Figure 2a–c illustrates the schematic diagram, cross-sectional image, and a photograph of the photodetector device, respectively. It can be observed that the halide perovskite-based photodetector was constructed on a flexible Willow Glass with conductive polymer electrodes using two different types of solutions PH1000 aqueous solution (for the bottom electrode) and PEDOT:PSS slurry (for the top electrode). The layers of the components and the thicknesses can be observed in Fig. 2b. The thickness of the perovskite and PH1000 layers was  ~ 564 nm and ~ 82.5 nm, respectively. Furthermore, the layers of spiro-OMeTAD and PEDOT:PSS were complicated to distinguish because they have a good contact [35]. The top electrode layer can be determined due to the presence of a few defects that can be observed on a large scale. These defects were observed because PEDOT:PSS arrays were stacked on top of each other. The electrical conductivity values of PH1000 film and PEDOT:PSS film are 1032 and 223 S cm−1, respectively, suggesting efficient charge transport in the role of electrodes for the device. The energy diagram shown in Fig. 2c can be used to understand the mechanism of the photodetector fabricated on the flexible substrate. Upon the illumination of UV radiation, the energy penetrates through the transparent bottom electrode toward an active perovskite absorber layer. The electrons and holes are separated and self-driven to opposite sides. Owing to the built-in electric field and corresponding energy levels in the device, the photodetector can operate in the absence of a bias voltage. Furthermore, the two copper wires circulate the charge carriers through the external circuit to form current signals. Therefore, the self-powered photodetector can operate in a large active area without the requirement of thermal evaporation of noble metal electrodes such as Ag, Au, and a large amount of photocurrent was generated.

Fig. 2
figure 2

a Schematic diagram of the device; b Cross-sectional image of the device; c Photograph of the corresponding device; and d Energy diagram illustrating the charge carrier transport in the halide perovskite photodetector under UV light [31,32,33,34]

The calculations and images shown in Fig. 3a and b, respectively, can be used to evaluate the performance of the photodetector on the flexible glass substrate during bending. The photodetector with a size of 20 mm × 20 mm was attached to a piece of plastic using tape. When the plastic was bent, the sample was bent as well. At the bending threshold (before breaking), the size of the sample under bending was measured to be 20 mm × 19.05 mm, and the height (distance between straight and bending) was measured to be 0.565 mm. Subsequently, a circular arc (black dash line) was fitted to overlap the sample arc under bending (blue dash arc). The bending angle and curvature radius were determined by drawing two tangents to the circle (red dash lines) and were equal to 40° and 25 mm, respectively. It can be observed in Fig. 3c that the photoresponse of the device exhibited stability and flexibility after repeatedly bent for 200 cycles at a fixed bending angle of 40°. This result demonstrated that the layers were not affected by the bending process at a moderate angle. The high mechanical durability was owing to the vertical construction of device [20]. Unlike the flexible polymer electrodes, the perovskite film can be cracked under tension during bending, which creates more surface defects to impede the transport of photogenerated charges toward electrodes in the horizontal direction. However, the negative influence of these defects on charge transfer will be suppressed because the charge carriers in the active area transfer to electrodes in the vertical direction. It is noted that thickness of the perovskite photoabsorber (~ 450 nm, Fig. 2b) is considered as the pathway of photogenerated charges in vertical direction. Indeed, the UV–Vis spectra of the perovskite layer on Willow Glass (Fig. 3d) measured at the beginning and after 200 bending cycles showed a similar absorption intensity, indicating maintenance of the optical property of the absorber material. Moreover, the PL measurements (Fig. 3e) were conducted to examine the effect of bending on carrier transport in the perovskite layer. In particular, the emission peak at 775 nm was assigned to the electron–hole recombination in the perovskite layer when it is under a light excitation of 520 nm. By using a hole transport layer of spiro-OMeTAD, photogenerated holes in the perovskite can move quickly to the spiro-OMeTAD side leading to reduce the band-to-band charge recombination, thus resulting in a significant reduction of PL peak intensity. Notably, the similarity of intensity was observed for devices after bending, indicating the unchanged charge transport in the as-prepared device before and after bending.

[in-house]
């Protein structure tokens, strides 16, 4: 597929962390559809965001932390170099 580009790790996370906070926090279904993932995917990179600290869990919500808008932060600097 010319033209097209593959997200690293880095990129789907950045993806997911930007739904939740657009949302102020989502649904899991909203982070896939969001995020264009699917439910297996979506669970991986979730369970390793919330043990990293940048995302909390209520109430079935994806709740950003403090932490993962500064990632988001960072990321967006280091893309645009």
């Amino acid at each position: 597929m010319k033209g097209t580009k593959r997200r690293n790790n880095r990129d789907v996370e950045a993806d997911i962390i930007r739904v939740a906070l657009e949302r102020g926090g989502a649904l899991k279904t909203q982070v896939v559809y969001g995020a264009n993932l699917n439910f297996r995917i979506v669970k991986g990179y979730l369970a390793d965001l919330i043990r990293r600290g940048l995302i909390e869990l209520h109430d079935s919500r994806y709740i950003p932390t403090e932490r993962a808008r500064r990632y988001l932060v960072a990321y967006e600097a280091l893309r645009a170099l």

Fig. 3
figure 3

a Fitting of the bend test; b The device under test condition; c The performance of the photodetector after different bending cycles (0–200 cycles) at bending angle of 40°; d Absorbance spectra; and e Photoluminescence spectra of the perovskite films on Willow Glass substrate before and after the 200 bending cycles